159. What you write is so important to you, your circle, your fans and me. I cheer you on when you don’t even know me or hear that I am cheering. I know that seems sort of stupid to cheer on someone when you don’t or they can’t hear you, but for some cosmic link I feel like you do. People cheer on sports players, entertainers and others in the limelight, but for some reason it is different. I think that difference is because you tell the truth about it all. When I cheer for you it makes me almost seem like I am cheering for myself. You have done many things already in your life despite illnesses. I think that is amazeballs. Take that Xanax and follow it with a chaser of CBD oil…or not… and here us all calling to you like that last poster said you would hear, “Jenny, Jenny, Jenny!”, and in that chant, we are also ramping up for ourselves.

  160. you will continue to make it through. and i think it would be fine if you had to cry during your ted talk. why can we laugh, smile, frown, sigh, get indignant, etc., but not cry in public? if you need to, you need to. no shame in that.

  161. I’m so excited to read your next book and visit your bookshop, if only virtually. Much love! The darkness will pass.

  162. You speak (write) the thoughts that are running wild in my head all the time. And I’m sorry that you, me and so many other are having to deal with these stupid thoughts, voices, feelings. Anxiety and depression just SUCK. But pls know that you are a voice that lifts us up, cracks us up and makes us feel more whole, just by hearing that others are in the same place. Fighting the same battle. Please know you are a light and I personally think you’re awesome.

  163. You will be okay. And it’s fine if you cry during your TedX talk. We’ll all be there (metaphorically) in support, crying alongside you. Thank you for continuing to speak your truth even when depression is shouting lies. It makes me feel not so alone.

  164. Hi. I’m here for you, rooting for you, ready to stand up and cheer for you.

  165. You are a truly incredible person. The strength it takes to admit vulnerability is huge and I’m impressed by you again and again. Thank you for making us all feel less lonely in our journeys. You will pull through this.

  166. You are a strong person! Needing medication doesn’t make you weak. I realize that’s easy to say but hard to believe for yourself. My husband and I had that conversation recently and he was working to convince me that it’s really OK to need my anxiety meds. It is really OK. For you and for me. Sending you big hugs, Jenny!

  167. You give me and all mentally ill people hope and courage to speak up in our own communities about mental health. I love you and your courage so much…. and God Bless Vince and Hailey for their love an understanding of that aspect of your life.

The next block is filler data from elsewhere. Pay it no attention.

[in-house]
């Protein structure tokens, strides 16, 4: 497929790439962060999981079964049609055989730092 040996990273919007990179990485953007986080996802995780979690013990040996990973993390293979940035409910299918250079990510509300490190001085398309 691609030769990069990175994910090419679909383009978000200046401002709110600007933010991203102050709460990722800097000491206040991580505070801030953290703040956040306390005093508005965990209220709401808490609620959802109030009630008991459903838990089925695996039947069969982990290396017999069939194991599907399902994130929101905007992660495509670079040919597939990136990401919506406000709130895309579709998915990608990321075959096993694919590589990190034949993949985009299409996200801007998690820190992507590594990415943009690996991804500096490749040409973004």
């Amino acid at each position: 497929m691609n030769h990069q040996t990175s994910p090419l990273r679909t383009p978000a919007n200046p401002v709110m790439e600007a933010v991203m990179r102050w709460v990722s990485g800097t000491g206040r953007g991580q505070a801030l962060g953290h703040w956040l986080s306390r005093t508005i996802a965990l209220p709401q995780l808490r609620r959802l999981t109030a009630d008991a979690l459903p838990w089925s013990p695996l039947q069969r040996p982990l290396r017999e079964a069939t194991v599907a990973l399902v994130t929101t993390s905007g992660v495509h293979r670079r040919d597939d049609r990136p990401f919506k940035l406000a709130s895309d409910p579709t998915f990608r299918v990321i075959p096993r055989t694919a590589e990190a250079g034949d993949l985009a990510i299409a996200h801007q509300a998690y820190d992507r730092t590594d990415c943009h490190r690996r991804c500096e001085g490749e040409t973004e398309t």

168. for your ted talk, remember that more than half the world is introverts. it just SEEMS like so many people are experts at coping because they tend to be the loudest and to control and manage. we want to hear you. we want to hear your struggles because they’re ours. and if you cry at the ted talk, we’ll just relate even more. you’re not alone. you’re not the only one. no matter how depression and anxiety lie. you are us. when you arent perfect, we see you in us even more. when you succeed, we see it as ours too. but personally, crying always frustrates me because i see it as a loss of control and i so desperately want some kind, ANY kind of control in my life and over my depression and anxiety. so like i said, i’d just relate even more, knowing it wasnt what you wanted or intended, and could have repercussions later after the talk, the frustration and self flagellation and headache and swollen eyes.

    and i’d give anything for a medication that could knock back the damn anxiety.

  169. Thank you for letting us help. I’m glad that someone I enjoy so much has the understanding and the compassion that you have. Thank you for making the distinction between the perception and the reality. Remember the floating weiner trick we learned when we were kids? Where you put two fingertips together in front of your crossed eyes and slowly pulled your fingertips apart? You could definitely SEE it, but you knew it wasn’t real.

    That’s where we live, sometimes. We perceive all that fear, or anxiety, or hear all those thoughts. And we know they aren’t real.

    But damn, do they feel real sometimes.

    And we learn, slow, or quick, or however we do it, that we’re realler and more powerful than what feels real. Because we’re fucking superheroes.

    You are. I am. Victor and Hailey are. Beyonce is.



    And when I need to, this secret power ring I fill with my super protein energy pill. Cause that’s how I roll.